Fans of film and theater have long been fascinated by Marlon Brando, a genius genius who many claim was the greatest actor of our time, and that gratitude shows small signs of disappearance.
In real life, Brando was an outsider, the product of an unhappy family life with the image of a bad boy. He challenged authority, refused to play by the rules, and defied expectations. At the very least, it could be difficult.
He had demons, professional failures and personal tragedies. He was withdrawn and mysterious, although he allowed the public to look at his private life when he wrote his autobiography “Songs My Mother Taught Me” in 1994.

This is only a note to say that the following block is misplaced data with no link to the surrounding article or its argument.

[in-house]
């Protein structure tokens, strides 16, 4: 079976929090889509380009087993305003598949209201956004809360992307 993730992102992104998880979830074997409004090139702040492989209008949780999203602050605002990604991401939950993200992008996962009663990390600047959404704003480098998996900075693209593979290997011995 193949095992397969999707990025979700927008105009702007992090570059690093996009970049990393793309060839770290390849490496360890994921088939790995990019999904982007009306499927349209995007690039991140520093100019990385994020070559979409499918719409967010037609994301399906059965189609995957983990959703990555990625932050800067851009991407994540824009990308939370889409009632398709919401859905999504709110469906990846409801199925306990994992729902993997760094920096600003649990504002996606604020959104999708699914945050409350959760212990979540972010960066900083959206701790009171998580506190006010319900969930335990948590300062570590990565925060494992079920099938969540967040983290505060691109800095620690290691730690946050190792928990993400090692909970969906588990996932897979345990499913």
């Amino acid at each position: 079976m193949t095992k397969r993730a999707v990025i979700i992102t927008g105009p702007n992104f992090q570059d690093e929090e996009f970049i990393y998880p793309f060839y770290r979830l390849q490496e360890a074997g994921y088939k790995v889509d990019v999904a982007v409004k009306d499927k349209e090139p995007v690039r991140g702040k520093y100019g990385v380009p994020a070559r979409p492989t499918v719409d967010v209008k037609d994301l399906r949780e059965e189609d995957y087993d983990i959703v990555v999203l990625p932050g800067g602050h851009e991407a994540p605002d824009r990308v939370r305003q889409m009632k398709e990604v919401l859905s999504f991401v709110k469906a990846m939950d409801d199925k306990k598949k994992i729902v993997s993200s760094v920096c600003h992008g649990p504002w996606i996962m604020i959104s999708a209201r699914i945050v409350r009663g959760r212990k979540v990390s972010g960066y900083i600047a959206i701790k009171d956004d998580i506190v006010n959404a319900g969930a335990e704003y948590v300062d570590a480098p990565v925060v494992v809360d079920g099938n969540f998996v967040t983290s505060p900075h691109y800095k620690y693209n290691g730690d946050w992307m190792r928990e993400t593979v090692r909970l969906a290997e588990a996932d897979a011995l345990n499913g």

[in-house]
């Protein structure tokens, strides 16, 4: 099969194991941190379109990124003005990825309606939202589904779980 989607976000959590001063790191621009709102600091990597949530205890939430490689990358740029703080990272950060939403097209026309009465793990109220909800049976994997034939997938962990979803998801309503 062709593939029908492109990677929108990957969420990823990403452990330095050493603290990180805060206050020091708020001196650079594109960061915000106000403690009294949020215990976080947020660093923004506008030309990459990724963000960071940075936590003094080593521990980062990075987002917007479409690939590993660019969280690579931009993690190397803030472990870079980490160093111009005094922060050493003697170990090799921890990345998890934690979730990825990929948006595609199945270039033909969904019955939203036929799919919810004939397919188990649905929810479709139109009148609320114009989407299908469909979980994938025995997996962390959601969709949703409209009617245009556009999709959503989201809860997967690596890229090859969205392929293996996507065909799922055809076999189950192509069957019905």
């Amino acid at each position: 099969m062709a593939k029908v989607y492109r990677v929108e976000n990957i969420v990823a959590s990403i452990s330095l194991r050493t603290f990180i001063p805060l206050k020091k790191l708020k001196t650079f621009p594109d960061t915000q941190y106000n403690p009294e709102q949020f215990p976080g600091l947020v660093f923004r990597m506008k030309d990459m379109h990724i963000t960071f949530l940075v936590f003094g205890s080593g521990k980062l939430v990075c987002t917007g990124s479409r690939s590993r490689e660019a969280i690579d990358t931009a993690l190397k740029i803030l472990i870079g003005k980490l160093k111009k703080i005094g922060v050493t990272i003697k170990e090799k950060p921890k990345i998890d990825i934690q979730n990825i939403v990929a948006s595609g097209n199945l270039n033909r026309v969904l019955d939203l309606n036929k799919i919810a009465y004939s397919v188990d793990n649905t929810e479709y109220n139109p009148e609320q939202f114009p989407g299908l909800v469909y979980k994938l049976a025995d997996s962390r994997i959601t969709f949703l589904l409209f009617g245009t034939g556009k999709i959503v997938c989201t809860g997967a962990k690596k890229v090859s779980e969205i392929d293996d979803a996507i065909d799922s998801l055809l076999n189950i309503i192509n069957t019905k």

He went through it all with his incomparable acting talent, playing damaged, tormented souls like the furious Stanley Kowalski in “The Tram Called Desire” and the brawler Terry Malloy in “On the Waterfront”. Who hasn’t found themselves repeating Kowalski’s calls for “Stella!” and Molloy’s claim that “could I be a candidate?”
Brando has been firmly in the public eye for decades, his every move devoured by fans and recorded by the media. But the star can still be learned, so Stacker has compiled a list of 25 facts from Brand’s life story that you may not know. To compile the list, Stacker reviewed newspaper articles, magazine accounts, biographies, film archives, film footage, reviews, and fan websites.
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